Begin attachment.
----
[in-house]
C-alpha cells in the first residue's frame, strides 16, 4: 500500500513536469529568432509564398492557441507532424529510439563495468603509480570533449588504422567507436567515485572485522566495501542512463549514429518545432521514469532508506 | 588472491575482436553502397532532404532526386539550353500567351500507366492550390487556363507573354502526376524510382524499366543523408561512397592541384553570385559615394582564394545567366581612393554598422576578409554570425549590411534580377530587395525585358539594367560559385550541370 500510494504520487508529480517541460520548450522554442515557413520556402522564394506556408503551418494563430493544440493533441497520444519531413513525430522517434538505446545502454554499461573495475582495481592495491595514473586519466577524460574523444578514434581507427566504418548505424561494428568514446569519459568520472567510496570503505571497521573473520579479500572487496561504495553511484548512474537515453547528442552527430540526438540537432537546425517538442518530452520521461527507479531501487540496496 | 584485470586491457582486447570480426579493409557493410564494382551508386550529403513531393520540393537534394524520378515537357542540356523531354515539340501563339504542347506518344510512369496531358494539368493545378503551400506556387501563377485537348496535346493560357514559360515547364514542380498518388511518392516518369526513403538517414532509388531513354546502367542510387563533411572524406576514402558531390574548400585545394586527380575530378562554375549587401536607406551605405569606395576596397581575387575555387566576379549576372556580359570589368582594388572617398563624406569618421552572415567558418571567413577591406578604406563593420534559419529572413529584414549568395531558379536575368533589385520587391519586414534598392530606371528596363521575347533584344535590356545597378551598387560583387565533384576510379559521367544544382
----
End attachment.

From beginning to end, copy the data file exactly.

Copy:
[in-house]
C-alpha cells in the first residue's frame, strides 16, 4: 500500500513536469529568432509564398492557441507532424529510439563495468603509480570533449588504422567507436567515485572485522566495501542512463549514429518545432521514469532508506 | 588472491575482436553502397532532404532526386539550353500567351500507366492550390487556363507573354502526376524510382524499366543523408561512397592541384553570385559615394582564394545567366581612393554598422576578409554570425549590411534580377530587395525585358539594367560559385550541370 500510494504520487508529480517541460520548450522554442515557413520556402522564394506556408503551418494563430493544440493533441497520444519531413513525430522517434538505446545502454554499461573495475582495481592495491595514473586519466577524460574523444578514434581507427566504418548505424561494428568514446569519459568520472567510496570503505571497521573473520579479500572487496561504495553511484548512474537515453547528442552527430540526438540537432537546425517538442518530452520521461527507479531501487540496496 | 584485470586491457582486447570480426579493409557493410564494382551508386550529403513531393520540393537534394524520378515537357542540356523531354515539340501563339504542347506518344510512369496531358494539368493545378503551400506556387501563377485537348496535346493560357514559360515547364514542380498518388511518392516518369526513403538517414532509388531513354546502367542510387563533411572524406576514402558531390574548400585545394586527380575530378562554375549587401536607406551605405569606395576596397581575387575555387566576379549576372556580359570589368582594388572617398563624406569618421552572415567558418571567413577591406578604406563593420534559419529572413529584414549568395531558379536575368533589385520587391519586414534598392530606371528596363521575347533584344535590356545597378551598387560583387565533384576510379559521367544544382